When I was a maintenance man for E&J Gallo winery in Livingston California back in the late 1970's one of my duties was operating a 49 foot Grove rubber-tired crane with a 20K pound capacity. Quite a machine! Pretty often, I'd be working out of sight of my load, which consisted of several people in a "man basket", doing maintenance work on pipe systems 40 feet off the ground or more. That kind of situation makes it very important to do exactly what the guy giving me hand signals wants to happen!
About the only kind of transportation I haven't worked on is a train. Cars, trucks, boats, airplanes, construction equipment, etc., yes. Hey, I'm only 75 years old- - - -maybe there's still time left to learn anothe skill or three!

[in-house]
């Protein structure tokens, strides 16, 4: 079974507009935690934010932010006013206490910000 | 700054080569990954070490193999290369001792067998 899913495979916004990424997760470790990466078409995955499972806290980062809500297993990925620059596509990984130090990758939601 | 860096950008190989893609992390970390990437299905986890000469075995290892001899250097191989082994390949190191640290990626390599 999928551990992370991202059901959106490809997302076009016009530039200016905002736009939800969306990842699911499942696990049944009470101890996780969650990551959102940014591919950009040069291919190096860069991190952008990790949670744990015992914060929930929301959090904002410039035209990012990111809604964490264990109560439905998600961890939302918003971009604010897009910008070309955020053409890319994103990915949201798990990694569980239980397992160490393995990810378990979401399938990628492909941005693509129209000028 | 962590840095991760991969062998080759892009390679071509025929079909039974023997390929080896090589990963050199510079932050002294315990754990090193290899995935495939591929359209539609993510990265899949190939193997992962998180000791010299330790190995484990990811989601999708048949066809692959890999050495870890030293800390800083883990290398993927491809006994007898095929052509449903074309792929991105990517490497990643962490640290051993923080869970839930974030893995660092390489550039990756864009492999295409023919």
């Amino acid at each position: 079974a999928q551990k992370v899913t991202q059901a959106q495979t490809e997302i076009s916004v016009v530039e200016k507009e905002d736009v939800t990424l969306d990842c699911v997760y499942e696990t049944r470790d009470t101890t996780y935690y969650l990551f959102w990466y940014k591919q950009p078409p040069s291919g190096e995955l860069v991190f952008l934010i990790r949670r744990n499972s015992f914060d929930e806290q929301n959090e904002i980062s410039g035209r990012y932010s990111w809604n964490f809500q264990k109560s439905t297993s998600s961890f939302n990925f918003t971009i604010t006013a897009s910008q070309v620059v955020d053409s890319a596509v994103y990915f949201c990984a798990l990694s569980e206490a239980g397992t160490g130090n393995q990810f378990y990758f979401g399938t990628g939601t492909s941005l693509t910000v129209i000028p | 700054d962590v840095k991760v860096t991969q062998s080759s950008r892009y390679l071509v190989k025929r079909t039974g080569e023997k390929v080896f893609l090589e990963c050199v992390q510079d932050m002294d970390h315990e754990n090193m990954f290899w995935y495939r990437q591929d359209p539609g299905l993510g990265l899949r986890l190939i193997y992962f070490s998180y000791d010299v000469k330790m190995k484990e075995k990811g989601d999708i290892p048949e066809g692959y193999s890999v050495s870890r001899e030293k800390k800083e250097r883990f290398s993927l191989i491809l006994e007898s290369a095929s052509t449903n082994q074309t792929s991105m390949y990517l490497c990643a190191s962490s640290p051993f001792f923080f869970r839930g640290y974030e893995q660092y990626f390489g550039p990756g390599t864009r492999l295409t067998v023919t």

One bit of trivia about a load shared by several fasteners, such as a cylinder head, or a wheel and tire assembly- - - - -the tightest fastener holds virtually all the load, up until the point where it stretches or breaks. Then the next-tightest one takes over until it fails. The mouth-breatiing impact wrench jockey at the local tire store who installs your wheels without using a torque wrench just might be making your vehicle a rolling deathtrap! A lot of the "wheel loss' claims against Firestone, Goodyear, and other franchise tire stores that I investigate involve progressive breakage of lug studs. Guess why!